Most collectors of homologation bikes place the Yamaha FZR750RR/OW-01 near the top of their lists, along with the Honda RC30 and Kawasaki ZX7RR and…whats that you say, you don’t understand all the fuss about homologation bikes? Well I don’t see any big blue police boxes or dogs named Peabody around so I guess I will just have to do my best to go explain the historical significance of these machines.
In the late 1980’s race series organizers and major manufacturers agreed that it was in both of their interests if race bikes were more closely based on bikes that people could actually buy. The thinking was this would keep fan interest, cut down on development costs and weed out money losing engineer flights of fancy (i’m looking at you, Norton rotary). The adage of the day was “a win on Sunday equals sales on Monday”. But the major manufacturers engineer departments were still charged with winning and made the legitimate point that race bikes had very different performance needs from standard street machines. In the end a compromise was reached; racebikes would still have to be based on a bike available for sale to the general public but the base bike could be a limited edition series that was equipped with the same components as the bikes that would be used on the racetrack, including racetrack level frames, engines and suspensions. The limited edition bikes had to be able to be able to pass emissions and run legally on the street but could otherwise essentially be race bikes with lights and a license plate. This agreement became known as the homologation rule and bikes from the era are referred to as homolgation bikes.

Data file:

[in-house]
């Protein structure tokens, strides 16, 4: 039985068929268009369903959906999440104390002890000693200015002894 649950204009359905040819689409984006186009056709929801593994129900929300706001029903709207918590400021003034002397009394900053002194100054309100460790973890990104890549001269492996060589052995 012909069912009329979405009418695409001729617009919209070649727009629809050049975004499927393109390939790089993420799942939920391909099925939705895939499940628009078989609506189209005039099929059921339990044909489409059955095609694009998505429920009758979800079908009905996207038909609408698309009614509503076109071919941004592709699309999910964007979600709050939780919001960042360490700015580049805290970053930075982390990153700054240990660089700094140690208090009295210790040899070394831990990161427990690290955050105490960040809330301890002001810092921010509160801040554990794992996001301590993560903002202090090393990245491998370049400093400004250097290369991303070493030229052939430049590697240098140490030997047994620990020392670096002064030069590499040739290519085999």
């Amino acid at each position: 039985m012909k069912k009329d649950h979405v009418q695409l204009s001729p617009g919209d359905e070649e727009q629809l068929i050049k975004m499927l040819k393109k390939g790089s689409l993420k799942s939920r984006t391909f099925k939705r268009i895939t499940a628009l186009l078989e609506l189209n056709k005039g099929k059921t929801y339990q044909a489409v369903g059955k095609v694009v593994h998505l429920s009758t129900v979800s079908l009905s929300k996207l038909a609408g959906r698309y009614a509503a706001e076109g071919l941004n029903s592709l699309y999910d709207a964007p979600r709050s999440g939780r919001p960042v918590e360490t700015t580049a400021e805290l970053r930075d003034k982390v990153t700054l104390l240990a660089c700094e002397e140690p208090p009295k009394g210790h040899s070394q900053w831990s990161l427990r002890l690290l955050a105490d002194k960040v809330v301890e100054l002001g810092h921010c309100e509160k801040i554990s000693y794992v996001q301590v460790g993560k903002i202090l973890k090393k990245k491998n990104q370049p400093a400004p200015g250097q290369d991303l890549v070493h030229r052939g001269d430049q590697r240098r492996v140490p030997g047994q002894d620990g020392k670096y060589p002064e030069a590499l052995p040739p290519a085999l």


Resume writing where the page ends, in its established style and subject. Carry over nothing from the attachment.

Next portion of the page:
Okay, so they had some track-oriented tech, but you still don’t see what’s the big deal? Consider this – a factory racetrack-level motorcycle has components that are hellishly expensive to develop and produce, the prices for one of these limited edition/homolgation bike was usually significantly higher than a standard street version. The OW-01 had a list price of about $16,000 USD, which back in 1989 was equal to about a year of private college tuition. And even with their high prices the street legal homologation machines were often unprofitable for the manufacturers so to cut down on losses the production run was typically a very small number of bikes. For the FZR750RR/OW-01, production was 500 units over two years. But while Yamaha’s 750cc powered machine was pricey and parts would always be a challenge, anyone who bought one did actually get something quite special: titanium rods, twin-ring pistons, an aluminum tank with a track ready fuel filler were all wrapped up in a beautiful hand welded frame. This was then combined with Ohlins suspension, magnesium brake calipers and quick detach sub-frame and axle release clamps.
And best of all, these track-oriented goodies weren’t just for show. While not quite as successful as its main rival the Honda RC30, the FZR-750RR was used as the basis of multiple World Superbike wins, a British Sport Bike (BSB) title, set an Isle of Man TT lap record and was ridden to victory in the 1993 Daytona 200.